A general approach to the problem of testing statistical nonparametric tests is proposed, for the case when the available data are fuzzy and the level of significance is given as a fuzzy number. To do this, the usual concepts of test statistic and critical value are extended to the fuzzy test statistic and fuzzy critical value, by using the
Nonparametric approaches, including nonparametric tests, provide inferential procedures to statistics based on some weak assumptions regarding the nature of the underlying population distributions. A particular class of nonparametric tests is composed of twosample tests. Such tests are commonly based on crisp (exact/nonfuzzy) observations. But, in real world, there are many situations in which the available data are imprecise (vague/fuzzy) rather than precise (crisp). For instance, in the source water studies, the water level of a river cannot be measured in an exact way because of the fluctuation. In this case, the level of water may be reported as imprecise quantities such as: “about 180 (cm)”, “approximately 145 (cm)”, etc. As another example, in survival analysis, we may not determine an exact value for the lifetime of a certain virus. A virus may active complectly over a certain period but losing in effect for some time, and finally go dead complectly at a certain time. In such case, we may report the lifetimes as imprecise quantities such as: “approximately 40 (h)”, “approximately 55 (h)”, and the like. To perform suitable statistical methods for dealing with imprecise observations, first we need to model such data, and then, extend the usual approach to imprecise environment. Fuzzy set theory seems to have suitable tools for modeling these data and providing appropriate statistical methods based on such data.
After introducing fuzzy set theory, there have been a lot of attempts for developing fuzzy statistical methods. But, as the authors know, there have been a few works on nonparametric approach in fuzzy environment. Concerning the purposes of this article, let us briefly review some of the literature on this topic. Kahranam et al. [1] proposed some algorithms for fuzzy nonparametric ranksum tests based on fuzzy random variables.
Grzegorzewski [2] introduced a method for inference about the median of a population using fuzzy random variables.
Also, the author demonstrated a straightforward generalization of some classical nonparametric tests for fuzzy random variables [3]. The last work relies on the quasiordering based on a metric in the space of fuzzy numbers. He studied some nonparametric median tests based on the necessity index of strict dominance suggested by Dubios and Prade [4], for fuzzy observations [5, 6]. In this manner, he obtained a fuzzy test showing a degree of possibility and a degree of necessity for evaluating the underlying hypotheses. Denoeux et al. [7], using a fuzzy partial ordering on closed intervals, extended the nonparametric ranksum tests based on fuzzy data. For evaluating the hypotheses of interes, they employed the concepts of the fuzzy pvalue and degree of rejection of the null hypothesis quantified by a degree of possibility and a degree of necessity, when a given significance level is a crisp number or a fuzzy set. Hryniewicz investigated the fuzzy version of the GoodmanKruskal γ statistic described by ordered categorical data [8], see also [9]. Grzegorzewski and Szymanowski [10] studied the problem of Goodnessoffit tests for fuzzy data. Taheri and Hesamian [11] developed the Wilcoxonrank test for fuzzy data. They also studied some linear rank tests for fuzzy data, by using a pvaluebased method [12]. Recently, Taheri et al. [13] studied the statistical inference for contingency tables when the available data are fuzzy rather than crisp.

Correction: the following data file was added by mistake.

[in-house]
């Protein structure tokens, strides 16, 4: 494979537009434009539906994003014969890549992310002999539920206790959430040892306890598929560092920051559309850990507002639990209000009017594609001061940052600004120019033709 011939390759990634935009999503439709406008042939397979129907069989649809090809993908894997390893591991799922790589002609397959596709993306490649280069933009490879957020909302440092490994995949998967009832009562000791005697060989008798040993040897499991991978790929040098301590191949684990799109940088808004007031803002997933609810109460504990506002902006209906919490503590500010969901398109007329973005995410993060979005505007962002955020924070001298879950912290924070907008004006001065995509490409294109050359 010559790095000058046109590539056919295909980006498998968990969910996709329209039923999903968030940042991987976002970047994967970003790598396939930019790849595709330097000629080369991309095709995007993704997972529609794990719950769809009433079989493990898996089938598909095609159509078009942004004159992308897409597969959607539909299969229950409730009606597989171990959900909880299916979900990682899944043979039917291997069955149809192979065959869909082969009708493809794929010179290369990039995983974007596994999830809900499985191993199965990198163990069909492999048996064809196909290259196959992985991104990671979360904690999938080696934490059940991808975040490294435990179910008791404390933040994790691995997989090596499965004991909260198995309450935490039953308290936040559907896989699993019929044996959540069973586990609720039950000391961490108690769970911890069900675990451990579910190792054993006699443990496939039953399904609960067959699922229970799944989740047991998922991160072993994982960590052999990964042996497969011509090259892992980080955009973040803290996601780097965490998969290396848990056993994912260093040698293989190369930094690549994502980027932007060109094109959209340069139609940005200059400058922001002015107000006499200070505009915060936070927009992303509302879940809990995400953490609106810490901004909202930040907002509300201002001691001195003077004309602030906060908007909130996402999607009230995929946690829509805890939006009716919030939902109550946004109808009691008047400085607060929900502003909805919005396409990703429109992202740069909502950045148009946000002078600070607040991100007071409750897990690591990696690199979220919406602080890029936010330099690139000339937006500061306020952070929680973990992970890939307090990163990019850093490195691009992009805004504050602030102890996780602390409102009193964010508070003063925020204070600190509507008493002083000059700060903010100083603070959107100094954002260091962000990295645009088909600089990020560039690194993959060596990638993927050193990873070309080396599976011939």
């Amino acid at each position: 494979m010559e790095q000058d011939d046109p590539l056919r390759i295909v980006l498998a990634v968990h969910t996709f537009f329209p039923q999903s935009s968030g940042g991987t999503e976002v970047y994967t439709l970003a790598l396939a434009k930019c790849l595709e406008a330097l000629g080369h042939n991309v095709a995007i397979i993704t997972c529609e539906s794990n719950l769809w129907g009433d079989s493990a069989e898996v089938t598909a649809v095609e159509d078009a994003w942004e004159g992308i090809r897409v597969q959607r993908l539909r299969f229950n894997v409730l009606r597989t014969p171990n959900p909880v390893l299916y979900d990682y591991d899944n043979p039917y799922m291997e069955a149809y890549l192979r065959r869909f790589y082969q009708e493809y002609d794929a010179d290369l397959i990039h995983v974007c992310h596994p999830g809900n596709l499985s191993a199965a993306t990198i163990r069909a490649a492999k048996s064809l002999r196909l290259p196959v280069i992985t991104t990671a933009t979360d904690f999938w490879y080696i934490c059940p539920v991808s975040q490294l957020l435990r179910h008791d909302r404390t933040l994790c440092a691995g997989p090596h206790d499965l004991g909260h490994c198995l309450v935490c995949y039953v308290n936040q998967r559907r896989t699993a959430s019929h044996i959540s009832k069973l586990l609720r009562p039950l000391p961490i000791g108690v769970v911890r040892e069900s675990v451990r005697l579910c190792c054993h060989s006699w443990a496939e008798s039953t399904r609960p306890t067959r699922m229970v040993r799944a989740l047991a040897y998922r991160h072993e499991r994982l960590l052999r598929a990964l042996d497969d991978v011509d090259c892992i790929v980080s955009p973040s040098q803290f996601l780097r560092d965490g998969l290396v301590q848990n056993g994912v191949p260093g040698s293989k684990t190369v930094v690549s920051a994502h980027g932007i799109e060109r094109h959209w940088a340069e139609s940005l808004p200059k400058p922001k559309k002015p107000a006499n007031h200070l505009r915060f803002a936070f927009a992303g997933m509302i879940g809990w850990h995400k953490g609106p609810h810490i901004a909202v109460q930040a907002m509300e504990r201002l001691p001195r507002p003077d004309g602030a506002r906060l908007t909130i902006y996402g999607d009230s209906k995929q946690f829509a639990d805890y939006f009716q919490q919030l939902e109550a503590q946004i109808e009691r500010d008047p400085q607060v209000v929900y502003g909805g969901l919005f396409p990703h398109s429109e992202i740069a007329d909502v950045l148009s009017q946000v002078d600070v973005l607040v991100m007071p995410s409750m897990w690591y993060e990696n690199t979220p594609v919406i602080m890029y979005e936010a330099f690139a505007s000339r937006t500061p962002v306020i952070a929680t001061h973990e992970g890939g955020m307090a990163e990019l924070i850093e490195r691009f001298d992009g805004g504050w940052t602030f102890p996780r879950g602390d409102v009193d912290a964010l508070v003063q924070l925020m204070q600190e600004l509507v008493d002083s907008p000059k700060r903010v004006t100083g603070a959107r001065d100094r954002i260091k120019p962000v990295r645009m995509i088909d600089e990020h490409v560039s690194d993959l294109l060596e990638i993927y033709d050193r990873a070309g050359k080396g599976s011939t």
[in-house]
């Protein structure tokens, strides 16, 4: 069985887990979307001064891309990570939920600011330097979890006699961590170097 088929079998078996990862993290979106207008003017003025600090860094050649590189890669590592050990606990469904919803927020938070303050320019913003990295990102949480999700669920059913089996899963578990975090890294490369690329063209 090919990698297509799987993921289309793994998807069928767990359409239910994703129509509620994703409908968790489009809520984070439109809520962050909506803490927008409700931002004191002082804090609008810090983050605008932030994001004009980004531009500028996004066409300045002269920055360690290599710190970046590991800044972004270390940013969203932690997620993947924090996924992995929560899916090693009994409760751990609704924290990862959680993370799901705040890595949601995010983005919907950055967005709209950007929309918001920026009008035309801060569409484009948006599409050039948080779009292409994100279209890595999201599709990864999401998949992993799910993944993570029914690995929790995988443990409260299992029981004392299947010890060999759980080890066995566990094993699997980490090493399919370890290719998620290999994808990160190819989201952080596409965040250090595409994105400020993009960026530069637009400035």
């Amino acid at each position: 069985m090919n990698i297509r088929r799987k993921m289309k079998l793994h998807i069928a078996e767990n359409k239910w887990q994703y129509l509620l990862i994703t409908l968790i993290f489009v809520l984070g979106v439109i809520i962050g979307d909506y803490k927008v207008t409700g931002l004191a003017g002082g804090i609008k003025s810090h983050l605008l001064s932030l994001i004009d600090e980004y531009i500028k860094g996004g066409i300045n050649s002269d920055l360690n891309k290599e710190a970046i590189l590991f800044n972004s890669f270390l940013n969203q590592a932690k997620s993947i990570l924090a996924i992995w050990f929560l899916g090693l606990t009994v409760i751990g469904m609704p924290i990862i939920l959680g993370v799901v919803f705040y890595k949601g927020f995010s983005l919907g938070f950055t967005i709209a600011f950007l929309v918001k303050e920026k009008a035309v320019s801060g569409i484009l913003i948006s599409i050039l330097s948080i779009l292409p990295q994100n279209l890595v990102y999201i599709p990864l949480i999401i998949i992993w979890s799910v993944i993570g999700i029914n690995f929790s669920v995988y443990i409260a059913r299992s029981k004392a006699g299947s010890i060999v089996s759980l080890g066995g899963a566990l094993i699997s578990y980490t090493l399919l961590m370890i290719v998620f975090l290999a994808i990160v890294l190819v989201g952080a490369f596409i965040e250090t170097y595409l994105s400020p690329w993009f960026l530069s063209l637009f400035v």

The present paper aims to develop some nonparametric statistical twosample tests for fuzzy data, based on extending the concept of classical critical value and comparing it with corresponding test statistic. This paper is organized as follows: In Section 2, we we recall some concepts of fuzzy numbers and fuzzy random variables. In Section 3, based on an index for ranking fuzzy numbers, we introduce a method to construct a version of linear rank tests for fuzzy data. Also, we extend the concept of classical critical value when the given significance level is a fuzzy number, too. In Section 4, we provide the method of decision making to accept or reject the hypothesis of interest. To do this, we use a preference degree to compare the observed fuzzy test statistic and the fuzzy critical value. A numerical example is given in Section 5 to calrify the proposed approach. Finally, a brief conclusion is provided in Section 6. A brief review on some linear rank tests is given in
A fuzzy set Ã of the universal set
One of the very realistic kind of fuzzy numbers is the triangular fuzzy number denoted by Ã = (ε_{1}, a,ε_{2})_{T}, with the following membership function
We denote by (ℝ) the set of all fuzzy real numbers (for more on fuzzy numbers see [14]).
Note that, given a real number z, we can induce a fuzzy number z̃ with membership function μ_{z̃}(r) such that μ_{z̃}(x) = 1 and μ_{z̃}(r) < 1 for r ≠ x [15].
Let ℱ(ℝ) ⊆ (ℝ) be the set of all real fuzzy numbers induced by the real set ℝ. We define the relation ~ on ℱ(ℝ) as z̃_{1}~z̃_{2} iff z̃_{1} and z̃_{2} are induced by the same real number z. Then ~ is an equivalence classes [z̃] = {ã: ã ~ z̃}. The quotient set ℱ(ℝ)/~ is the set of all equivalence classes. We call ℱ(ℝ)/~ as the fuzzy real number system. In practice, we take only one element z̃ from each equivalence class [z̃] to form the fuzzy real number system (ℱ(ℝ)/~)_{ℝ} that is